Those who held high ideals in prior generations—leaders such as Woodrow Wilson, Franklin Roosevelt, and Winston Churchill—argued that the use of force was necessary for the achievement of moral purposes. They pledged to use their power against perpetrators of extreme violence and repression. Their followers trusted them to wield the sword in defense of the righteous. Despite his own personal revulsion at the carnage on the battlefield, Wilson proclaimed that war was necessary to “make the world safe for democracy.” Roosevelt and Churchill combined forces to fight fascism when most of their contemporaries had given up hope.
The manipulation of this moral argument for the use of force in the 1960s discredited the legacy of Wilson, Roosevelt, and Churchill. In particular, America’s tragic experience of military quagmire and political dishonesty in Vietnam convinced the children of the 1960s to reject the use of military force out of hand. In contrast to the Second World War, the Vietnam War undermined moral justifications for the exercise of power. It gave rise to a widespread and profound distrust of politicians. In the aftermath of the My Lai massacre and other deviations from public expectations about American honor in war, many citizens concluded that no war conducted by a powerful state could ever make the world safe for democracy. Vietnam and the larger experience of the 1960s discredited a half-century of American foreign policy ideals.
America’s global detractors—including many residing in the United States—share a conviction that military power is inherently evil. Despite some evidence of general public trust in the military, our popular culture frequently reproduces clichés about the shallowness, prejudice, and self-defeating nature of armed force. We do not discuss military power in public as much as we subject it to simplistic assumptions. In some quarters of academia, people do not even want to study the military because it carries such an explosive cultural taboo.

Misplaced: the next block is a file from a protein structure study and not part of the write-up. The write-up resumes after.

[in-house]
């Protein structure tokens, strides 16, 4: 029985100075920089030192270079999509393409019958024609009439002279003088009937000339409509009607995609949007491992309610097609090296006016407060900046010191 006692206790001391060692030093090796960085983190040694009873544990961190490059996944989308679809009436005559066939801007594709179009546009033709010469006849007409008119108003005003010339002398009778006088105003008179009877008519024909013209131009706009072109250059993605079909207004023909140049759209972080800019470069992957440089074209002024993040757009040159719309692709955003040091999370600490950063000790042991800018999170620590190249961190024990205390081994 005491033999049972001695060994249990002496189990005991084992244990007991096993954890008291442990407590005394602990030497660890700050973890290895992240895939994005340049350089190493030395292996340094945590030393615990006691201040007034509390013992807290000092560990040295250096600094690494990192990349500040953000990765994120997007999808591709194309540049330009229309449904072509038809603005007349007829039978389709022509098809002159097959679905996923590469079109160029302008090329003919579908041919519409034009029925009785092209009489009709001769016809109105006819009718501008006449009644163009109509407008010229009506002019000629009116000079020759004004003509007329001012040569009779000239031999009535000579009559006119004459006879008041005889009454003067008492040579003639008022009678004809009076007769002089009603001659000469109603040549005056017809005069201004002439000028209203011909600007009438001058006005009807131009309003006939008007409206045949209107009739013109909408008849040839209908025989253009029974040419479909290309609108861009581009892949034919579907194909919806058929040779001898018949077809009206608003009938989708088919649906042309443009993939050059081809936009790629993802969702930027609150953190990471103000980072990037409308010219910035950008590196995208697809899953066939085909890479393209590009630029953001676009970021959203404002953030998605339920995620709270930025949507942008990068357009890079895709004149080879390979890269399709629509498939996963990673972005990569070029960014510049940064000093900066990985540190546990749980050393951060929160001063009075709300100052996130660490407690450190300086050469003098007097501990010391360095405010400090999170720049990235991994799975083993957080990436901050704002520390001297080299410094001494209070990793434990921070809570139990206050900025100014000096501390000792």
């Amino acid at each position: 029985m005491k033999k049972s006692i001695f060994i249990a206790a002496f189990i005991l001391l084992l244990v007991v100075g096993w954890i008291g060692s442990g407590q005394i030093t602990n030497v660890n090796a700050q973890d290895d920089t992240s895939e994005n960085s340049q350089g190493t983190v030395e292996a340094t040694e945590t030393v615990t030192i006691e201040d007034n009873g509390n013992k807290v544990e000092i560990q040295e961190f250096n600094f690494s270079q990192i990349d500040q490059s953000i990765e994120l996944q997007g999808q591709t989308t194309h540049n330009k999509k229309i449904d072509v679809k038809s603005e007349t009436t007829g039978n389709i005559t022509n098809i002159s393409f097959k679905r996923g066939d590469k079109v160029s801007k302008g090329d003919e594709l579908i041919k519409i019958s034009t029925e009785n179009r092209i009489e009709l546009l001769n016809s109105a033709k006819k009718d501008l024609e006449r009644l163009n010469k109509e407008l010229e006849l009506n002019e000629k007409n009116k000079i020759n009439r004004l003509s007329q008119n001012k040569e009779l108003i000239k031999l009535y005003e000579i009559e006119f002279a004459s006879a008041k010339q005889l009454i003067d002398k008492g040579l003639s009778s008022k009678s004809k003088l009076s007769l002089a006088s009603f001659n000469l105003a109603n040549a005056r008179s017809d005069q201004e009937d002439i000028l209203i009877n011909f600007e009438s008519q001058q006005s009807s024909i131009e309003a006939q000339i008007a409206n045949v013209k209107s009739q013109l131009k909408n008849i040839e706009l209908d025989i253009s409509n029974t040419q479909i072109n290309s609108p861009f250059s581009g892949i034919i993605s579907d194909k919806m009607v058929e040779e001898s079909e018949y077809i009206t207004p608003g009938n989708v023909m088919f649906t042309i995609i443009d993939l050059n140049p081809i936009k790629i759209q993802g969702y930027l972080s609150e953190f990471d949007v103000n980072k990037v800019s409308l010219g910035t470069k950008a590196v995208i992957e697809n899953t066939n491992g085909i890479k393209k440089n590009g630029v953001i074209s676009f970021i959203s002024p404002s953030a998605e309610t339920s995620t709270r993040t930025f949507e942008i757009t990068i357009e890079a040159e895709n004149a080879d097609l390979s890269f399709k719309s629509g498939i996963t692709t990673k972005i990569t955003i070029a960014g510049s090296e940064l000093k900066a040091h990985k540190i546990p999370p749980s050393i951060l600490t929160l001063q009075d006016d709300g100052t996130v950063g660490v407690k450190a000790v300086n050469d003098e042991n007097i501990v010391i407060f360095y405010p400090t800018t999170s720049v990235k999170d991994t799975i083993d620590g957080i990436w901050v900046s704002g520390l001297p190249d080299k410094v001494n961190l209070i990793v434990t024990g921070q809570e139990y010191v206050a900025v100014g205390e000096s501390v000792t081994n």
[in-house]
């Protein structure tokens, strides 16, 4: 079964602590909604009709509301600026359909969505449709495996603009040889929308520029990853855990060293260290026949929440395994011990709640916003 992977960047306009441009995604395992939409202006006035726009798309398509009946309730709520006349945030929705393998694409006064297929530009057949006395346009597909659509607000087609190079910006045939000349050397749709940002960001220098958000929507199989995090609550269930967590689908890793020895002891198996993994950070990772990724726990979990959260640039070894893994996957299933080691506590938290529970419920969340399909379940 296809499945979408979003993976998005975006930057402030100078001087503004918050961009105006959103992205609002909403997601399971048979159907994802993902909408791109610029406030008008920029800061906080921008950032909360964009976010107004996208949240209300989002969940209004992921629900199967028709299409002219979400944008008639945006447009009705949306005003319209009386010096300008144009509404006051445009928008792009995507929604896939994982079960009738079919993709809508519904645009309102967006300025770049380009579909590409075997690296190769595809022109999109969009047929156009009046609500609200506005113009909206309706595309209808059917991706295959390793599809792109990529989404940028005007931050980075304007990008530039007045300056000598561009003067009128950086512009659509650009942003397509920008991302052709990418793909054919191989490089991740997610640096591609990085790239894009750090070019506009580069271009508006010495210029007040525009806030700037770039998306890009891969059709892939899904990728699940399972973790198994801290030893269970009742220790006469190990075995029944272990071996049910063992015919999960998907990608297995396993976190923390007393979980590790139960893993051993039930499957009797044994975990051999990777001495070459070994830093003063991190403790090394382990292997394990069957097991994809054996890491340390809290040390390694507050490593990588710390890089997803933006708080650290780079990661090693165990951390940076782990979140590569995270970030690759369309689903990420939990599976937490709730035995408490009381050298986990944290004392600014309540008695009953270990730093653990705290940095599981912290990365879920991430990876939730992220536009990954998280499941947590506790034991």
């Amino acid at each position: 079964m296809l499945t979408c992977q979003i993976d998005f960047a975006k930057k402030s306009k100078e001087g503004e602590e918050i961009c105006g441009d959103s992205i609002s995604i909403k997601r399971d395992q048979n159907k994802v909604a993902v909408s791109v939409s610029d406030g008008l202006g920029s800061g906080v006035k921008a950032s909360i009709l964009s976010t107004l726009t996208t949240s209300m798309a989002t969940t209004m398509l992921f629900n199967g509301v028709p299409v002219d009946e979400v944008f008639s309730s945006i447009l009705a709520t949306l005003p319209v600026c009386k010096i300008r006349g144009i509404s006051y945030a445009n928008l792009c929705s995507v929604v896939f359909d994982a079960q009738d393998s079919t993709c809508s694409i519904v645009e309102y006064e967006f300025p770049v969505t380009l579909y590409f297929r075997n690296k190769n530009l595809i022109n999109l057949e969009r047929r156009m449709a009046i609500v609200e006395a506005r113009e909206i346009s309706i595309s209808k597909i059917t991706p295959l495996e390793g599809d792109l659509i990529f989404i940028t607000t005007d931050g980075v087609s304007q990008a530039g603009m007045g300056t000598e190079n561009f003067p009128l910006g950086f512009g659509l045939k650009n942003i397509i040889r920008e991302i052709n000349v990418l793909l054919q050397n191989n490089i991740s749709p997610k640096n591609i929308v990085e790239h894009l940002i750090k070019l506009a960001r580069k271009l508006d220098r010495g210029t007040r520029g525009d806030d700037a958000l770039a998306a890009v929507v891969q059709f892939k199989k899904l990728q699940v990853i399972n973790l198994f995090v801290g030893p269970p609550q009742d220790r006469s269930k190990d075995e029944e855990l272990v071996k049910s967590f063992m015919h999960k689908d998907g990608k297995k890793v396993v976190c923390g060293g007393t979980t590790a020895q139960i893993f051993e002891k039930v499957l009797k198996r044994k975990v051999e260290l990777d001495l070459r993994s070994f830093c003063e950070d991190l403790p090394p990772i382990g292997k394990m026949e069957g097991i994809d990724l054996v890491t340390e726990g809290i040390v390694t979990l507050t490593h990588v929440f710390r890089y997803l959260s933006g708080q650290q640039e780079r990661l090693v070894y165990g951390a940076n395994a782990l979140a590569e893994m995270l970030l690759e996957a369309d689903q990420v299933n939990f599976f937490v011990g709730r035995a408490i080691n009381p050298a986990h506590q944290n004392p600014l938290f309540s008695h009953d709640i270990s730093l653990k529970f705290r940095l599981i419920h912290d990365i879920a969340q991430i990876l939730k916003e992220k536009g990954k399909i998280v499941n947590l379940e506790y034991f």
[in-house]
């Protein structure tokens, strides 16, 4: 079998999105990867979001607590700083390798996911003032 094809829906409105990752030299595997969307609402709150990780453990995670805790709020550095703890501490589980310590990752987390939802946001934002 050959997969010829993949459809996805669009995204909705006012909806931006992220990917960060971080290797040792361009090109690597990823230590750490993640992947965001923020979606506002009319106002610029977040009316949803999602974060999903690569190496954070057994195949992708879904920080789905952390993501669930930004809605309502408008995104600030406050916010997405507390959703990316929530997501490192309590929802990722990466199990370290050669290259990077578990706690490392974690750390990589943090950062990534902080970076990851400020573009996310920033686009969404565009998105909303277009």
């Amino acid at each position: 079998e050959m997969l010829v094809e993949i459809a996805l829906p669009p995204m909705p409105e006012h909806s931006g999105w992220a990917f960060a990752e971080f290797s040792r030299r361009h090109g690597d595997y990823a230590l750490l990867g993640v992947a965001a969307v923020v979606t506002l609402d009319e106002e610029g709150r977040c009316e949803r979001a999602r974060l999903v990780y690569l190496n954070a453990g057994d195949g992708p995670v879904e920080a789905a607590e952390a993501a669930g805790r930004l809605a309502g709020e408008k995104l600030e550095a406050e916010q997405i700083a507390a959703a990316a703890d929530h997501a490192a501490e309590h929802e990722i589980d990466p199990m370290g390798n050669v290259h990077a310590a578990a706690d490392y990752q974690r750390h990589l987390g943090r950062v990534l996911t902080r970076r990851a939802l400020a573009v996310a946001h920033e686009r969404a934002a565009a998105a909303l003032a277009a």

The anti-military politics of the 1960s has left us with a profound political paradox. Some of the most ardent advocates of human rights have condemned the two most recent wars—in the former Yugoslavia and Iraq—that were prosecuted against regimes whose gross human rights violations are indisputable. Critics of the United States have come to the defense of cold-blooded killers because they do not have faith in American leadership. Such is the mistrust of American power that protesters would shelve their human rights convictions to condemn Washington’s use of force.
Opposition to American policy in Iraq is not really about Iraq. It is a reaction against the exercise of military power by American and other national leaders. Idealists around the world refuse to fight for their ideals. The global rhetoric of human rights is dangerously disentangled from any serious consideration of how we fight for justice in a world of dictators, terrorists, and other extremists.
The global anti-Americanism that we have witnessed in the last year will surely continue. Washington’s detractors will not, however, achieve real gains until they offer new alternatives—including military engagement—for the pursuit of human rights in a world where the most vicious threats do not come from American or other democratic leaders. If we believe in human rights, it is time we, as a global community, begin to acknowledge the legitimate moral uses of force. We should work to build new instruments for cooperative military deployments, rather than pretend that such activities are avoidable.
As the strongest military power for the foreseeable future, the United States must play an active role in fighting tyranny, totalitarianism, and terror. We certainly cannot and should not fight everywhere. Nor, however, can we categorically disavow our will to fight, as the children of the 1960s would have us do. The challenge is not whether to use military force but where and how. The challenge is not to choose between the image of moral purity and the reality of messy military engagements but to recognize the necessary connection between the two. The challenge is not to live with the anti-Americanism born of the 1960s but to forge a revitalized vision of American democratic assertiveness in a dangerous contemporary world.